- The practice of identifying politically exposed persons or PEPs, their family members and associates who seek to do business in the BVI. Identified PEPS will undergo enhanced CDD.
KYC policies in St Kitts and Nevis
‘Countries recently offering high profile Citizenship by Investment (CBI) programmes include Caribbean players St Kitts and Nevis, and Dominica, which have used CBI revenues to successfully mitigate the effects of national disasters, and Mediterranean jurisdictions, Malta and Cyprus, where they have encountered major political issues’, reports the Public Wealth Management in its 2021 CBI Index
Recently, St Kitts and Nevis allowed applicants to acquire properties in the jurisdiction worth $400 thousand and invest in what is called ‘local approved projects’ to be considered citizens. CBI, which was started by the dual island nation St Kitts and Nevis in 1984, remains controversial. The Economist reports ‘selling citizenship’ may ‘attract criminals’, ‘commercialise rights’ and ‘make life easier for crooks and terrorists’.
To minimise the risks of CBI, St Kitts and Nevis implements CDD in relation to its CBI programmes.
- According to the 2021 CBI Index, the nation emphasised looking into the families of investors, even expanding its definition of ‘dependents’ to include siblings.
- The nation ranks first in the Index’s CBI due diligence score, as it had since 2017.
- For its real estate projects available under certain St Kitts and Nevis’ CBI programmes, the nation requires submission of payment schedules to assess the way the project is funded.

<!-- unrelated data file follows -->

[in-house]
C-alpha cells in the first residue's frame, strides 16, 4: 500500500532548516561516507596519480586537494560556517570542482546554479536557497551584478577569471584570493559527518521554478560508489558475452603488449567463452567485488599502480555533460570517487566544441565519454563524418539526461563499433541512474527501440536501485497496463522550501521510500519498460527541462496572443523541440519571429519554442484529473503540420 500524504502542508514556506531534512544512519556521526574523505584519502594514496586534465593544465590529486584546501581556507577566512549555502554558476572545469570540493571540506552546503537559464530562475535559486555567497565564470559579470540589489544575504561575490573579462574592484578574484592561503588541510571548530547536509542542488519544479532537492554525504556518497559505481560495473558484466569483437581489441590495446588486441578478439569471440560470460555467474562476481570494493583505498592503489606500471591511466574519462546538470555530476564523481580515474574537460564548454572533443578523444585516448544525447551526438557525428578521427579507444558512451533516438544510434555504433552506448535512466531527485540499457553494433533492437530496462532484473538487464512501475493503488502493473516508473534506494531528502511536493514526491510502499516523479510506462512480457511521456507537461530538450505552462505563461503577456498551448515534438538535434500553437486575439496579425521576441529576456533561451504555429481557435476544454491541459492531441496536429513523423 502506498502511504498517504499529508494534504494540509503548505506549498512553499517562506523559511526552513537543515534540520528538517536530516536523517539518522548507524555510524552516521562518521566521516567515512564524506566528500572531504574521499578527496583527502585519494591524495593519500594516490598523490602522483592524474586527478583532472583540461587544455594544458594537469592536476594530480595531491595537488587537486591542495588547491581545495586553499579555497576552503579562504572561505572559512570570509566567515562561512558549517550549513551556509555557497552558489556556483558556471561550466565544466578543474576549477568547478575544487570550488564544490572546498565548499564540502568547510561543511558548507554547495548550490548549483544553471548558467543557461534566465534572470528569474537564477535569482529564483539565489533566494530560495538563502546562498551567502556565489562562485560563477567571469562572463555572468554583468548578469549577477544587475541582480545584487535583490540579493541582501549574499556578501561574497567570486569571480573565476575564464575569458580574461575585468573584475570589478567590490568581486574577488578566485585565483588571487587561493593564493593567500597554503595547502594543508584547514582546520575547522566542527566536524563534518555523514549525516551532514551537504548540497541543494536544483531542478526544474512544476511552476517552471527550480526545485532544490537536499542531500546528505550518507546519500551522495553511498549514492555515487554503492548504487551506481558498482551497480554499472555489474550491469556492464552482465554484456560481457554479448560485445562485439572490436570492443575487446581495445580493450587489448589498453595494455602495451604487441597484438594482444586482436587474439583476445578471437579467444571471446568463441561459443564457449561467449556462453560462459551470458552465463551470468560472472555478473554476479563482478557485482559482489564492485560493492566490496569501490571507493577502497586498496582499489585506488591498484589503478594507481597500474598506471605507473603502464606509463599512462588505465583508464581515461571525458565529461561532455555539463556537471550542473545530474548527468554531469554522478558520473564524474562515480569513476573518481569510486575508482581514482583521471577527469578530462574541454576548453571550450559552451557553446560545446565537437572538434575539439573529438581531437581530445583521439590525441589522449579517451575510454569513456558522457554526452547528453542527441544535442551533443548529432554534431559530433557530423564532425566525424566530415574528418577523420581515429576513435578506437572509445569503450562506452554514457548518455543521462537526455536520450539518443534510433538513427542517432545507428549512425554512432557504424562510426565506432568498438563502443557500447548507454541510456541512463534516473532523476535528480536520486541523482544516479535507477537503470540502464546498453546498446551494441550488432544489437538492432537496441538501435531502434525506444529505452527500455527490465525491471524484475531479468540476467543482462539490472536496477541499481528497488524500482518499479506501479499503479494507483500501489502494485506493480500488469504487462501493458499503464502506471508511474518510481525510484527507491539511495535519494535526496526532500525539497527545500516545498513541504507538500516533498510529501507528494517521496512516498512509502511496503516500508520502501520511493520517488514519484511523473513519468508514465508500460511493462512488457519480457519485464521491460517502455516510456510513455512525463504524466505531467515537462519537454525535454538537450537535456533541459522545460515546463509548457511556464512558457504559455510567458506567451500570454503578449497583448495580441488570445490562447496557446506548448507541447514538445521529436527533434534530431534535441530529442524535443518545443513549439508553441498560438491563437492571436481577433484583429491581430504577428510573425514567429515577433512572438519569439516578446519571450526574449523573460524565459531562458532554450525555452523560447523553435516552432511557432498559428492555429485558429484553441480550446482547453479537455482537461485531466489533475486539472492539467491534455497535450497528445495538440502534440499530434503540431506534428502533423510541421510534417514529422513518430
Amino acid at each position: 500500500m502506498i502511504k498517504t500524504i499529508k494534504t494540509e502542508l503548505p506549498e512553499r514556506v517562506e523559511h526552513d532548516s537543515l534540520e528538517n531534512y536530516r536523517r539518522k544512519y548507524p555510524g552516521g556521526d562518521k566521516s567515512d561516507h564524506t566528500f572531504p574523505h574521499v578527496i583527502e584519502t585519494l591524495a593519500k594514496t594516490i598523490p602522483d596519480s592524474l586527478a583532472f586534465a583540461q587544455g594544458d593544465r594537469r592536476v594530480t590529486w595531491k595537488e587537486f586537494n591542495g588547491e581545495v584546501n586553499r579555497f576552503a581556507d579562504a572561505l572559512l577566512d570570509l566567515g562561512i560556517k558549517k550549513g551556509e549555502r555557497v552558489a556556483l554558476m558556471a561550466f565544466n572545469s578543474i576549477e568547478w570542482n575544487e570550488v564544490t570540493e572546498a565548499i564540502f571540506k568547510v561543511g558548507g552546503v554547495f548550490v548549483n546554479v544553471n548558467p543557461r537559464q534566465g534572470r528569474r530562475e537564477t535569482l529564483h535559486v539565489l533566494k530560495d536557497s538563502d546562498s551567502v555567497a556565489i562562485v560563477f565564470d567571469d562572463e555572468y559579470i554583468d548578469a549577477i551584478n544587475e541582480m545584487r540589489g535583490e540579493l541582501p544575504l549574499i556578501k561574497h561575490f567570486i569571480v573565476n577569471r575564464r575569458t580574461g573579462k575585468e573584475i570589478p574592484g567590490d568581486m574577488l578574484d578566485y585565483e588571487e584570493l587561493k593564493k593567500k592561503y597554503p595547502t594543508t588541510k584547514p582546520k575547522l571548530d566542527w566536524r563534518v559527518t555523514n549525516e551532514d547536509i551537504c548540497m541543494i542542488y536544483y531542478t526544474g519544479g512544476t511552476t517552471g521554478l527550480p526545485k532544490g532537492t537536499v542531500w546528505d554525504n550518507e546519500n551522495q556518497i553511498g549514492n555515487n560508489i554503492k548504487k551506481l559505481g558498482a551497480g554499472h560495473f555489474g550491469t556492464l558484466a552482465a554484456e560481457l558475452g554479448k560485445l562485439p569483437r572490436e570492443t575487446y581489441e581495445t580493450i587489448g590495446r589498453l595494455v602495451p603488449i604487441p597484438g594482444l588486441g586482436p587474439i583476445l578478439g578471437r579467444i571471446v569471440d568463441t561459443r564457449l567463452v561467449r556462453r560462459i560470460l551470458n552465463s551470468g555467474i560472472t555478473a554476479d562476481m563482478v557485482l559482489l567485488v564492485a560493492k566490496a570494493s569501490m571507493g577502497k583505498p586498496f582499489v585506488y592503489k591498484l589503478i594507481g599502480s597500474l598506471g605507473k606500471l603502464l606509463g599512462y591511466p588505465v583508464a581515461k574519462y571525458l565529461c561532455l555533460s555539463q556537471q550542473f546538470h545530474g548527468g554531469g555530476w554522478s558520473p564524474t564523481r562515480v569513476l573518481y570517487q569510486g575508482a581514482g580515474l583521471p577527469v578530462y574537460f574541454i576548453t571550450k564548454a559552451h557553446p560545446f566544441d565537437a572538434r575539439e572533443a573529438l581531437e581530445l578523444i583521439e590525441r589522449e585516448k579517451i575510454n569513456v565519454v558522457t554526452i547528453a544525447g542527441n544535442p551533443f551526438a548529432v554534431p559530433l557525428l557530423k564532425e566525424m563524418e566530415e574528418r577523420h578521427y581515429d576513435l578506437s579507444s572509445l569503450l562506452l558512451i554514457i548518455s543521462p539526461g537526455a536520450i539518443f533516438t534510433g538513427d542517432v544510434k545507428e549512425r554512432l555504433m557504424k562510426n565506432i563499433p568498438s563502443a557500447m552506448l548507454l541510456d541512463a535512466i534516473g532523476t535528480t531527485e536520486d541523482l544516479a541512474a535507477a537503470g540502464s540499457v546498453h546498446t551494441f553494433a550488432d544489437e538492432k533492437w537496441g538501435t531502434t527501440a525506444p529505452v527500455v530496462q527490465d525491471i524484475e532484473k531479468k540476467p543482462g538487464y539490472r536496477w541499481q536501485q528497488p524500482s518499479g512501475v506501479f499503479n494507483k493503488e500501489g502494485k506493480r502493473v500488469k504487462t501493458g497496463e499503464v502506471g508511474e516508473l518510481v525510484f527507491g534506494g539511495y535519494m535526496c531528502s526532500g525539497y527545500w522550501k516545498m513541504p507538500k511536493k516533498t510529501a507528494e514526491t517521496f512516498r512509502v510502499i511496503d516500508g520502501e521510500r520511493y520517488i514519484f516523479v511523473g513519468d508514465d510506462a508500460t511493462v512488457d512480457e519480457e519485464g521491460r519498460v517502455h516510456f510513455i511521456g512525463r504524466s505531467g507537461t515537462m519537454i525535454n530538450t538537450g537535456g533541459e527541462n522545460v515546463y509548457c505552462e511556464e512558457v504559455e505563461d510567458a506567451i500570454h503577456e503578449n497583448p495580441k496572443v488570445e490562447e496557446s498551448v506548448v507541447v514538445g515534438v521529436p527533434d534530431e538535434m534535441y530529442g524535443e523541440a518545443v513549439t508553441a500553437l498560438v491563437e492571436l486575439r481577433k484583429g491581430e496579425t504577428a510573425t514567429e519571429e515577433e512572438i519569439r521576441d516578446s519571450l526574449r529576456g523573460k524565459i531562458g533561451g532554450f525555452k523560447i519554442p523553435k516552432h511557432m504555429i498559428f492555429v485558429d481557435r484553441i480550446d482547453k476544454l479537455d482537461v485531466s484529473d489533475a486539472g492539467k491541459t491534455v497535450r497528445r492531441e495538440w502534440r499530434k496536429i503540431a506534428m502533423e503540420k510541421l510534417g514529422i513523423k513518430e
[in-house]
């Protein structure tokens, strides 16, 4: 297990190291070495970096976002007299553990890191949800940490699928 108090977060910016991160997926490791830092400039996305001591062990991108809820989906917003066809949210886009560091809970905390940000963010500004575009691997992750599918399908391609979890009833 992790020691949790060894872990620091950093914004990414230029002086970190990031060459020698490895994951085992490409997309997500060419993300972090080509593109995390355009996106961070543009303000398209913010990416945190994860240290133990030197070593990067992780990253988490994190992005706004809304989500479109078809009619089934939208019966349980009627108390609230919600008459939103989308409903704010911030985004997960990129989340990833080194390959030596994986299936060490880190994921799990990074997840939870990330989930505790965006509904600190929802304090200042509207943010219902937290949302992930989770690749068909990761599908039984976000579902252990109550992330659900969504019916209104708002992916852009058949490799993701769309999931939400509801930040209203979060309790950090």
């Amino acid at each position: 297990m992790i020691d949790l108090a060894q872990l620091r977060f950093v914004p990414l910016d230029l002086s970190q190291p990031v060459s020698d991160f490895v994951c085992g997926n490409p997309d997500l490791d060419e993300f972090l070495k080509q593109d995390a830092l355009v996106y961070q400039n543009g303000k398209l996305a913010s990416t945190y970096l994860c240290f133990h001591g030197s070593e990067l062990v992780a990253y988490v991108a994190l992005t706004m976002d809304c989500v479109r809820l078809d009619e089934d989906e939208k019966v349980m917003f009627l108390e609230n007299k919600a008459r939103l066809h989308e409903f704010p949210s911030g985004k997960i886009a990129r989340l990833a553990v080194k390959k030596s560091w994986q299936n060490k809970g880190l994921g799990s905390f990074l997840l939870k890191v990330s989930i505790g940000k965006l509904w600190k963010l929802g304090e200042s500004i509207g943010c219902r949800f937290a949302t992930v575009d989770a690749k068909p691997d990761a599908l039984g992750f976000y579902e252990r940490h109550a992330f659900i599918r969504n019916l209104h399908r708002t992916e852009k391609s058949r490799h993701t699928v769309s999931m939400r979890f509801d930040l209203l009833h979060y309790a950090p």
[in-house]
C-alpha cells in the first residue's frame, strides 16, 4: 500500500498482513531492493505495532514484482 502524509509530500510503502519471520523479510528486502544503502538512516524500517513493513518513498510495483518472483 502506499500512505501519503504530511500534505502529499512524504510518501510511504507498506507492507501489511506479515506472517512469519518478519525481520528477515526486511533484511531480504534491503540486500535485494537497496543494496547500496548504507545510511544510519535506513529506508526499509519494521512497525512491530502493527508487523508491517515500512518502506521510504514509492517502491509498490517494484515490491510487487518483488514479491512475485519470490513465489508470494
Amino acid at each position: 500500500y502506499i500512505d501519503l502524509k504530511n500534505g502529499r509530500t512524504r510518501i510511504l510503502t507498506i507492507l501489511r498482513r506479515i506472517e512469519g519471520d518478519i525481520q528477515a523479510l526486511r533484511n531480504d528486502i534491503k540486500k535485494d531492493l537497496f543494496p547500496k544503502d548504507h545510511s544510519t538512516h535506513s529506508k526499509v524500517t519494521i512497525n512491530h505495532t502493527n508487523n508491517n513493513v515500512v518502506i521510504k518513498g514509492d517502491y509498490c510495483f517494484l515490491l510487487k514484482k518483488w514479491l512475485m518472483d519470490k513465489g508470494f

Apart from its integration of CDD in its CBI projects, the nation of 53,000 has other KYC policies to address the issues detailed in the 2021 National Risk Assessment, including the inconsistent maintenance of KYC records, insufficient staff training on AML/KYC, absence of compliance officer and inadequate record-keeping practices.
KYC policies in Curaçao
The island country of Curaçao is being monitored by the Caribbean Financial Action Task Force regarding its AML and CFT policies. The country has two key legislations that provide for the prevention and minimisation of ML and TF. These are the following:
- The National Ordinance Reporting Unusual Transactions (NORUT) provides for the creation of a confidential database with information on financial transactions. NORUT allows the Central Bank to carry out AML/CFT compliance tests amongst financial institutions and related parties.
- The National Ordinance Identification when Rendering Services (NOIS), which provides for the proper practice of CDD. The service provider is required to verify the identity of its client and the ultimate beneficial owner (UBO) of the funds or property. This includes non-resident investors. The legislation also stipulates that financial service providers are bound to keep and maintain accessible information on their clients (name, address, type of account, businesses, source of wealth, etc.) up to five years after service termination.
- The Central Bank of Curaçao and Sint Maarten has a compliance checklist for trust service providers in the country. The checklist includes, amongst others, a licence to establish a business, an internal organisational chart and group holding structure, shareholders’ register, proof of capitalisation (source of funds, results of the investigation on the source of funds), copy of the UBO’s valid passport, bank reference letters and annual accounts.
- Financial institutions must conduct enhanced CDD when dealing with PEPs, their families and associates, to make sure the wealth of these high-risk customers do not come from illegal activities.
As an AML and KYC compliance services provider …
Bolder Group keeps up with the latest regulatory requirements that our clients need to know and apply. With locations all over the world, the Bolder team near you has the expertise and knowledge when it comes to your jurisdiction’s KYC policies, AML regulations and CDD procedures. We provide our clients with the appropriate information they need to know about regulations and offer them KYC and AML compliance solutions to protect their investments and businesses.